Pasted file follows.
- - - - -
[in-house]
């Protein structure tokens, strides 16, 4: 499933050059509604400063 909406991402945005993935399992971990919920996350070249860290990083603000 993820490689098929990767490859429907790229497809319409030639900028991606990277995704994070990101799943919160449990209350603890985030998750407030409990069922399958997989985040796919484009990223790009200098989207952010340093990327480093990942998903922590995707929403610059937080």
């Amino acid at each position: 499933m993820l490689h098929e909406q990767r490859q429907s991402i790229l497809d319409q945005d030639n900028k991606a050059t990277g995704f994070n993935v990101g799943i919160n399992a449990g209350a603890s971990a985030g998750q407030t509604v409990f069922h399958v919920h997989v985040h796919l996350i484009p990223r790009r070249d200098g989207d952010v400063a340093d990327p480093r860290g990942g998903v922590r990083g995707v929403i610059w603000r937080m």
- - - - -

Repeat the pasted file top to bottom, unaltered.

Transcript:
[in-house]
């Protein structure tokens, strides 16, 4: 499933050059509604400063 909406991402945005993935399992971990919920996350070249860290990083603000 993820490689098929990767490859429907790229497809319409030639900028991606990277995704994070990101799943919160449990209350603890985030998750407030409990069922399958997989985040796919484009990223790009200098989207952010340093990327480093990942998903922590995707929403610059937080």
């Amino acid at each position: 499933m993820l490689h098929e909406q990767r490859q429907s991402i790229l497809d319409q945005d030639n900028k991606a050059t990277g995704f994070n993935v990101g799943i919160n399992a449990g209350a603890s971990a985030g998750q407030t509604v409990f069922h399958v919920h997989v985040h796919l996350i484009p990223r790009r070249d200098g989207d952010v400063a340093d990327p480093r860290g990942g998903v922590r990083g995707v929403i610059w603000r937080m």